In terms of contemporary YA, there are few authors more beloved than Sarah Dessen. Dessen is so popular that her name has become something of an adjective, used to describe a certain style of YA book, whether it was actually written by Dessen or not. The books tend to follow a similar formula: there’s a teenage girl (often with an unusual name) who is in the midst of dealing with some kind of emotional situation, usually related to family issues, and a cute boy (also with an unusual name) comes along while the girl gradually figures stuff out.
It’s vague, yes, but it’s actually really effective – regardless of the specifics, these stories aren’t so much about plot trajectory or things happening, they’re about character development and getting to know a character during an important time in their life. Dessen’s leading ladies tend to be smart, thoughtful girls with engaging narrative voices, so no matter what exactly is happening to them, they’re interesting to read about and their stories are touching.
In Dessen’s latest novel, The Moon and More, our heroine is Emaline, who is spending the summer before she starts college working for her family’s realty company in the small beach town of Colby (which will be very familiar to Dessen fans). Emaline grew up with her mom, a non-biological dad who adopted her when she was three, and two half sisters. Over the summer, Emaline’s biological father and his 10-year-old son come into the picture when they are brought to Colby to handle selling a deceased relative’s beach house. Emaline is also distracted from her longtime boyfriend by a new big city guy, Theo, who is working on a documentary about a local artist.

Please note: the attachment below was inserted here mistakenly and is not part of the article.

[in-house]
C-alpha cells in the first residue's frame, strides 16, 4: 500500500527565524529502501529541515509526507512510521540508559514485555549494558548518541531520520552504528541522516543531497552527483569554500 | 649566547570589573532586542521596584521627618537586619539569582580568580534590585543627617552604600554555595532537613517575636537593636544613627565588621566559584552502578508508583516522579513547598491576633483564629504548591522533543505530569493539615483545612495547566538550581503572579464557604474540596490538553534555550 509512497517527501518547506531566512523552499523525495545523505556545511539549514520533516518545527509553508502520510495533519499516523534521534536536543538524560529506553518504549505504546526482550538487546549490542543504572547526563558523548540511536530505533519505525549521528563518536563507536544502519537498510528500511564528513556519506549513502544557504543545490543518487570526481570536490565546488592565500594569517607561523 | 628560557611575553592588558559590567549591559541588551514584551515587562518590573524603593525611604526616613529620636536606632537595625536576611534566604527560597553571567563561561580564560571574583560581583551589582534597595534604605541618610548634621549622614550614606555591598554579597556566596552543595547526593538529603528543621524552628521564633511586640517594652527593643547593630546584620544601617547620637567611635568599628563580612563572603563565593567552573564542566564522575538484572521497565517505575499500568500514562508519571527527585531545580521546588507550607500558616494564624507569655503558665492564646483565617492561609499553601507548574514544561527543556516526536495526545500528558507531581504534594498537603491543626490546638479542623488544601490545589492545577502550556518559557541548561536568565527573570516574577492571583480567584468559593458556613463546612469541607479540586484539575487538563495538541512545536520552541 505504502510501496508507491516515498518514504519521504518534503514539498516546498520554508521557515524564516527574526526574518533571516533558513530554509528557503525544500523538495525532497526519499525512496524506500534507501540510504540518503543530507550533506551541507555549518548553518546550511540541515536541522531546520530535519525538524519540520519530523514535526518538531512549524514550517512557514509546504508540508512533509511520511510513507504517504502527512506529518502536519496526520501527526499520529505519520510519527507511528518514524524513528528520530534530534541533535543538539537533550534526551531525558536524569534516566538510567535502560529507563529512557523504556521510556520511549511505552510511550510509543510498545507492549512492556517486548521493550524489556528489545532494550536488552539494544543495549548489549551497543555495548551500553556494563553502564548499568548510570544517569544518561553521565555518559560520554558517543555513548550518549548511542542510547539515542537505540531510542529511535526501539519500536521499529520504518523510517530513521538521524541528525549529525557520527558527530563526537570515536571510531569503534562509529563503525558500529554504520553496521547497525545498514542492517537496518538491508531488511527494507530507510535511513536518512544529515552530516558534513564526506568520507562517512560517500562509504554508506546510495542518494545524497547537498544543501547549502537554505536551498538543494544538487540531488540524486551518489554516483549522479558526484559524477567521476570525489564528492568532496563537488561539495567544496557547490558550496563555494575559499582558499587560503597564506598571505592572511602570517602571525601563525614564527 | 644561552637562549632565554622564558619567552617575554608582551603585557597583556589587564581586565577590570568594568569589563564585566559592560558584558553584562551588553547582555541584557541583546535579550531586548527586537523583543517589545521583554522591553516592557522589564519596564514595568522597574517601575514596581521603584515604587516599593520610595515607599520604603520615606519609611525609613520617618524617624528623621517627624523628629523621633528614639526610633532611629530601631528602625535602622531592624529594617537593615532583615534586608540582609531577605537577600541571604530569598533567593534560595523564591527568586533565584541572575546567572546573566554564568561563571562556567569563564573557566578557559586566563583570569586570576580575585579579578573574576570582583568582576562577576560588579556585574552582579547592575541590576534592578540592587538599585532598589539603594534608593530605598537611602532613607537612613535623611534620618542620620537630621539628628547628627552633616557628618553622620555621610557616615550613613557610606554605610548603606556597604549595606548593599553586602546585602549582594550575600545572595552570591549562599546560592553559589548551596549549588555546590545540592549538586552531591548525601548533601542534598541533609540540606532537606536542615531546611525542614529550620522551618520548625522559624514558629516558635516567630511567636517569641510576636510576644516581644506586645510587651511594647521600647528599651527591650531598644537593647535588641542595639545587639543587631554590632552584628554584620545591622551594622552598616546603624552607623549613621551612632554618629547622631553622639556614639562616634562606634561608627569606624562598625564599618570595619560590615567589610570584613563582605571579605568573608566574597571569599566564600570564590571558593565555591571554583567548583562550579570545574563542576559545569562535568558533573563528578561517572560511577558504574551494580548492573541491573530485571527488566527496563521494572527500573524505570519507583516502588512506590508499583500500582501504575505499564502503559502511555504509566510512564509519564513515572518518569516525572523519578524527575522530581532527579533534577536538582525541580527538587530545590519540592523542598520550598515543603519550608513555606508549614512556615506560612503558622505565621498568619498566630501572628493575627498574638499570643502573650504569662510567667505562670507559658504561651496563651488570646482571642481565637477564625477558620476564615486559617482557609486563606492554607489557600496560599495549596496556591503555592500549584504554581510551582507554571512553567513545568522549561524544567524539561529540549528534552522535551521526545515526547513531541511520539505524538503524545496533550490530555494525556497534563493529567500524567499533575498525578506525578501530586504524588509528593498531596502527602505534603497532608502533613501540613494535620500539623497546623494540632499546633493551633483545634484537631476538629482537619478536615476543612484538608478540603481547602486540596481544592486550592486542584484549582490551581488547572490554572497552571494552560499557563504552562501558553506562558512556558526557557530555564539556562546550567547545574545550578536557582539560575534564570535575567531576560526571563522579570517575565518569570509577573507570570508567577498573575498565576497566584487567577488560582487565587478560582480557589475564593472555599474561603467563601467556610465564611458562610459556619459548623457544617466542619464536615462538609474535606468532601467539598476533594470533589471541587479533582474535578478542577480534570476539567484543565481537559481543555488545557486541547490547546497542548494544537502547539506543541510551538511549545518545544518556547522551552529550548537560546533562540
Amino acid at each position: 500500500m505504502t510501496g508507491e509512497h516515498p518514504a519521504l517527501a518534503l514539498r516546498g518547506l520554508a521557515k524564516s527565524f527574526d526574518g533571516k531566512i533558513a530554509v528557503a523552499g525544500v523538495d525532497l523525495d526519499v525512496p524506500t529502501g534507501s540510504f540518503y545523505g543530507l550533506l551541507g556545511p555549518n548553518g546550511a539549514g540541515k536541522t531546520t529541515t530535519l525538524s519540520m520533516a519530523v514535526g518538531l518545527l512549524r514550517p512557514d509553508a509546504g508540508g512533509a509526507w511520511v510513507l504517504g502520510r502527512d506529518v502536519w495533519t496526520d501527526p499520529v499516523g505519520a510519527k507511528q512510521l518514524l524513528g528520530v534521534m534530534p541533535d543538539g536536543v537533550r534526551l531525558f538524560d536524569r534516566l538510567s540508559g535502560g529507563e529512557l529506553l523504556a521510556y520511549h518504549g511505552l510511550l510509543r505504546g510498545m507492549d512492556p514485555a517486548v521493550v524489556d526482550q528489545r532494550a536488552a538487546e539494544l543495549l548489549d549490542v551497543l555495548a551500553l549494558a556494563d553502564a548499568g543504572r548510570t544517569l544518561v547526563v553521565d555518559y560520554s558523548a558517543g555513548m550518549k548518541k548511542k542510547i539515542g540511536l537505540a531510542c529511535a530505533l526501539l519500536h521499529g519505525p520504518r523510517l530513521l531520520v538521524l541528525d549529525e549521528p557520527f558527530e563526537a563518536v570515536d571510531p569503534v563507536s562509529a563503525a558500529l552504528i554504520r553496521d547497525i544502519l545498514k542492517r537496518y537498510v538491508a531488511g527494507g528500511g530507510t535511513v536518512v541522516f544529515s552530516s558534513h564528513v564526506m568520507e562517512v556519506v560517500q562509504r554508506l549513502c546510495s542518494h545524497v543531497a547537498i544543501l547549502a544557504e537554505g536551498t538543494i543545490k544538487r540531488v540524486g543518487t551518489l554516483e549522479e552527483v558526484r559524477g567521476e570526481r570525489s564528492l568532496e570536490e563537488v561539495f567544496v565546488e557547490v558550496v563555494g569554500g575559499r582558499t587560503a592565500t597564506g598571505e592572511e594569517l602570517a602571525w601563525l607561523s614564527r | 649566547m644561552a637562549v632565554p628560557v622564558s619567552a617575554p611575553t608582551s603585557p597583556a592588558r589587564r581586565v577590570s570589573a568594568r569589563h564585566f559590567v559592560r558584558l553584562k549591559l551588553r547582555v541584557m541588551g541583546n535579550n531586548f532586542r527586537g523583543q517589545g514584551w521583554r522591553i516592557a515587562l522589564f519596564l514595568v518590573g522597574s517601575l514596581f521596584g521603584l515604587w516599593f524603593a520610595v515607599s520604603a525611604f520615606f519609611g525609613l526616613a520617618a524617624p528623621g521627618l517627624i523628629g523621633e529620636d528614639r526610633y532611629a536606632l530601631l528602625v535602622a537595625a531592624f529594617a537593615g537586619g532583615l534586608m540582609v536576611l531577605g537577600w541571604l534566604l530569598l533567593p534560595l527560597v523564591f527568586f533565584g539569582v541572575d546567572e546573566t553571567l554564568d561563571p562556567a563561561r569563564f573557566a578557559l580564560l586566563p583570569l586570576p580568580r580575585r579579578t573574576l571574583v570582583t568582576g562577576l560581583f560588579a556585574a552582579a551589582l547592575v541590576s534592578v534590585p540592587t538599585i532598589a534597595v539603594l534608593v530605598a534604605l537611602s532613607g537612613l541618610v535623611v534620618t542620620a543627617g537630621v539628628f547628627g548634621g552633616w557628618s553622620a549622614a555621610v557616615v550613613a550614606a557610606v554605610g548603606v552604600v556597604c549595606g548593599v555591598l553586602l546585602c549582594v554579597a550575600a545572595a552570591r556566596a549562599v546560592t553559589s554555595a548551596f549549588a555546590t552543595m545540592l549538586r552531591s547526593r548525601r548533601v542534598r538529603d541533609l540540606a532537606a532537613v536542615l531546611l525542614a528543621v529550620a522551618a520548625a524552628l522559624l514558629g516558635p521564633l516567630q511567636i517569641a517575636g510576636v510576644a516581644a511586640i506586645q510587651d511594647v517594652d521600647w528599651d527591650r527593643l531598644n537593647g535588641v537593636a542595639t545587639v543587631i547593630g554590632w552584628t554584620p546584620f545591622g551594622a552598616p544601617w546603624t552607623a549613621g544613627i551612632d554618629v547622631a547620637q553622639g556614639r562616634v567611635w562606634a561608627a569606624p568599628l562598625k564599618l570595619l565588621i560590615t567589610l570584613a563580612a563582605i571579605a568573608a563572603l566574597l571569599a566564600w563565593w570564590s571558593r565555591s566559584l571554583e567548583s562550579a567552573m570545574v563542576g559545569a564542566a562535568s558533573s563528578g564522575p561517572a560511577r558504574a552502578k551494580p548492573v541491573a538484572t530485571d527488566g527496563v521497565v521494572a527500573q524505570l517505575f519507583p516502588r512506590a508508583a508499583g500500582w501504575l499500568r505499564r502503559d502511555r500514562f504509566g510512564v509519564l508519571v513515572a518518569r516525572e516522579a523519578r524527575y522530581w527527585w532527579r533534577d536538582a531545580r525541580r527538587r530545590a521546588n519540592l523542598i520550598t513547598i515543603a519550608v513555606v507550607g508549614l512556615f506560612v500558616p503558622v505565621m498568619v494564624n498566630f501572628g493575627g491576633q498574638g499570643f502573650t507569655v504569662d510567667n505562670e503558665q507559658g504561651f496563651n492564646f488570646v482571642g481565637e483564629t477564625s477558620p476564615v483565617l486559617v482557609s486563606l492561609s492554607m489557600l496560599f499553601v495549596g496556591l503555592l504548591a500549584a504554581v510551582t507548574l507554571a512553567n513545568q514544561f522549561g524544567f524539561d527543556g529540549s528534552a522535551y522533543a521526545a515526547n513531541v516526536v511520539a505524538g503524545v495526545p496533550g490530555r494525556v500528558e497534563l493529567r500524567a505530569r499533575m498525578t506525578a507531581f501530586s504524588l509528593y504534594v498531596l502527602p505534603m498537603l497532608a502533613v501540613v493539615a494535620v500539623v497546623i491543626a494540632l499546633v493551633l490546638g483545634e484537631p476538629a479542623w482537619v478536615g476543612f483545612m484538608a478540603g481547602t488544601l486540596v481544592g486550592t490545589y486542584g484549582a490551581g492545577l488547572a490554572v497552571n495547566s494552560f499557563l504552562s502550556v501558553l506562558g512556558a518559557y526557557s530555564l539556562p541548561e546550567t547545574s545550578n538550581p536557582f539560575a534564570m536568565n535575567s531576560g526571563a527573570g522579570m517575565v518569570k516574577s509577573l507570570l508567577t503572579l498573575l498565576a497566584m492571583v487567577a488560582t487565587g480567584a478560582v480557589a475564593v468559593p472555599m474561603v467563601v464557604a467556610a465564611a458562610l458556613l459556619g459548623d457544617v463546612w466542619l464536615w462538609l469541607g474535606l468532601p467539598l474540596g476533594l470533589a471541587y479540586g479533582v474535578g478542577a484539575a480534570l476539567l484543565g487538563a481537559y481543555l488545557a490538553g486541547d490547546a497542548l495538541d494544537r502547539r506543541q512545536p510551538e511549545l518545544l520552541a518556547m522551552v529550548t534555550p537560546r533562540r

Emaline struggles to divide her final summer between all the people she loves. She harbors bitter feelings toward her biological father, she’s confused about her significant other situation, and she’s trying to figure out a way to balance her small town upbringing with her grander ambitions. And, unfortunately, I didn’t find Emaline or her summer particularly riveting, which was actually really disappointing for me since I wanted so badly to love this book.
Don’t get me wrong, Sarah Dessen is a good writer and the fact that she’s able to keep me entertained when very little is happening is really pretty commendable. It’s hard to pin down exactly why The Moon and More was such a letdown for me compared to Dessen’s previous books. Partially it comes down to Emaline – she was unusually bland for a Dessen character; she didn’t really have a unique voice and nothing about how she was portrayed made me want to root for her. I didn’t dislike her; I just didn’t really care one way or another. On top of that, the progression of the story and character development was weird – I got the impression I was supposed to feel like I had spent all summer with Emaline as she had these important experiences and personal growth, but by the end of the book I felt like nothing had happened and I didn’t really feel any closer to Emaline.
There was also the problem of manipulation. Sure, manipulation can be an important tool for an author – in this case, readers are meant to feel like they are experiencing the events along with Emaline, from her perspective, without any outside influence or sense of knowing the outcome. Unfortunately the outcome is very transparent from the onset of the story, so the fact that the reader is purposely shielded from certain insights so they can stay in Emaline’s head just makes the entire exercise pointless. I knew I was being manipulated and I didn’t appreciate it.
Clearly I had issues with this one. That’s not to say The Moon and More is bad or not worth reading, it just felt like the whole thing was a little labored. I got the impression Dessen was uninspired by her own story, and as a result I was equally uninspired reading it. The bones are there – the style of writing, the familiar small town locale, the types of characters and conflicts – but this time, it just didn’t really come together. if you’re new to the author I wouldn’t recommend The Moon and More as your initiation to the world of Sarah Dessen. Instead, check out Just Listen, Along for the Ride, or The Truth About Forever. I’m hopeful Dessen’s next effort will be more in line with the quality readers have come to expect, but even with its weaknesses it’s not actually all that bad. The Moon and More’s biggest obstacle is simply this: compared to its companions, it’s just not all that memorable.